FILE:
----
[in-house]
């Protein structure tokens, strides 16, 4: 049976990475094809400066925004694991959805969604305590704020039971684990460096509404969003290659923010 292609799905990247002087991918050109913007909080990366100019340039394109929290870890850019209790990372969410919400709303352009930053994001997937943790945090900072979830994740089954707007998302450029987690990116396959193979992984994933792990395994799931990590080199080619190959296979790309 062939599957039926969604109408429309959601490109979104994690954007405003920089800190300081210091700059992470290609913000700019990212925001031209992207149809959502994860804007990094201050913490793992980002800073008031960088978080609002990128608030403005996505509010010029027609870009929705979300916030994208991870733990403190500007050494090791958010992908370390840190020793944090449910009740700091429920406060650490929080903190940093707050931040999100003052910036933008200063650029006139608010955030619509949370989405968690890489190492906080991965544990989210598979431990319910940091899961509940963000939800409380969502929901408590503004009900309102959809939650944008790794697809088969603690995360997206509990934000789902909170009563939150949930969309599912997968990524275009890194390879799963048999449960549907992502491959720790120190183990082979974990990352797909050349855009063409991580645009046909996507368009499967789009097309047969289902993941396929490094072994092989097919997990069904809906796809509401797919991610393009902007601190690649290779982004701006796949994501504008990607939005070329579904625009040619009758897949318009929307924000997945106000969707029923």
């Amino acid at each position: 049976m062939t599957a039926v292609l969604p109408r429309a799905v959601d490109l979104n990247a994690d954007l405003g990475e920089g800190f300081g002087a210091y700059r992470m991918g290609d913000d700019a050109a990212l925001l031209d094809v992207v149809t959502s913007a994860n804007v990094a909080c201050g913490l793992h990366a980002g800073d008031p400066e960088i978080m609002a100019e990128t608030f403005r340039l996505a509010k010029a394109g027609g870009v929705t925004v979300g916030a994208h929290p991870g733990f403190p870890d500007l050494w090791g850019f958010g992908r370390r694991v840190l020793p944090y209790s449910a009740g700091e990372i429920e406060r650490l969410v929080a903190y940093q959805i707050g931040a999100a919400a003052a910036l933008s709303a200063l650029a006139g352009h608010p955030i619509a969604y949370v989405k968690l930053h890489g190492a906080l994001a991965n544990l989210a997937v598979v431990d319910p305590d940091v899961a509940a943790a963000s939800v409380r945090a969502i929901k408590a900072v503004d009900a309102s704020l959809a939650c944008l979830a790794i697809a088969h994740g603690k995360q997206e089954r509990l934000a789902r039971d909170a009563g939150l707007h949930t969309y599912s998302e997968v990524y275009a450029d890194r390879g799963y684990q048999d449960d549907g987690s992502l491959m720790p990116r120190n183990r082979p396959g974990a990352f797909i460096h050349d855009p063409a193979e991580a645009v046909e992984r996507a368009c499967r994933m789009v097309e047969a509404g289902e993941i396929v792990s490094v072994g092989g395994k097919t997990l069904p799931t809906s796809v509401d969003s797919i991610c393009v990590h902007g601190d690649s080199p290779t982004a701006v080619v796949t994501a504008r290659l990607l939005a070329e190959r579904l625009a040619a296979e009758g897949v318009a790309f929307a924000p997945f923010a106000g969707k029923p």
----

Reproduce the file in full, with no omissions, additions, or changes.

[in-house]
């Protein structure tokens, strides 16, 4: 049976990475094809400066925004694991959805969604305590704020039971684990460096509404969003290659923010 292609799905990247002087991918050109913007909080990366100019340039394109929290870890850019209790990372969410919400709303352009930053994001997937943790945090900072979830994740089954707007998302450029987690990116396959193979992984994933792990395994799931990590080199080619190959296979790309 062939599957039926969604109408429309959601490109979104994690954007405003920089800190300081210091700059992470290609913000700019990212925001031209992207149809959502994860804007990094201050913490793992980002800073008031960088978080609002990128608030403005996505509010010029027609870009929705979300916030994208991870733990403190500007050494090791958010992908370390840190020793944090449910009740700091429920406060650490929080903190940093707050931040999100003052910036933008200063650029006139608010955030619509949370989405968690890489190492906080991965544990989210598979431990319910940091899961509940963000939800409380969502929901408590503004009900309102959809939650944008790794697809088969603690995360997206509990934000789902909170009563939150949930969309599912997968990524275009890194390879799963048999449960549907992502491959720790120190183990082979974990990352797909050349855009063409991580645009046909996507368009499967789009097309047969289902993941396929490094072994092989097919997990069904809906796809509401797919991610393009902007601190690649290779982004701006796949994501504008990607939005070329579904625009040619009758897949318009929307924000997945106000969707029923």
């Amino acid at each position: 049976m062939t599957a039926v292609l969604p109408r429309a799905v959601d490109l979104n990247a994690d954007l405003g990475e920089g800190f300081g002087a210091y700059r992470m991918g290609d913000d700019a050109a990212l925001l031209d094809v992207v149809t959502s913007a994860n804007v990094a909080c201050g913490l793992h990366a980002g800073d008031p400066e960088i978080m609002a100019e990128t608030f403005r340039l996505a509010k010029a394109g027609g870009v929705t925004v979300g916030a994208h929290p991870g733990f403190p870890d500007l050494w090791g850019f958010g992908r370390r694991v840190l020793p944090y209790s449910a009740g700091e990372i429920e406060r650490l969410v929080a903190y940093q959805i707050g931040a999100a919400a003052a910036l933008s709303a200063l650029a006139g352009h608010p955030i619509a969604y949370v989405k968690l930053h890489g190492a906080l994001a991965n544990l989210a997937v598979v431990d319910p305590d940091v899961a509940a943790a963000s939800v409380r945090a969502i929901k408590a900072v503004d009900a309102s704020l959809a939650c944008l979830a790794i697809a088969h994740g603690k995360q997206e089954r509990l934000a789902r039971d909170a009563g939150l707007h949930t969309y599912s998302e997968v990524y275009a450029d890194r390879g799963y684990q048999d449960d549907g987690s992502l491959m720790p990116r120190n183990r082979p396959g974990a990352f797909i460096h050349d855009p063409a193979e991580a645009v046909e992984r996507a368009c499967r994933m789009v097309e047969a509404g289902e993941i396929v792990s490094v072994g092989g395994k097919t997990l069904p799931t809906s796809v509401d969003s797919i991610c393009v990590h902007g601190d690649s080199p290779t982004a701006v080619v796949t994501a504008r290659l990607l939005a070329e190959r579904l625009a040619a296979e009758g897949v318009a790309f929307a924000p997945f923010a106000g969707k029923p």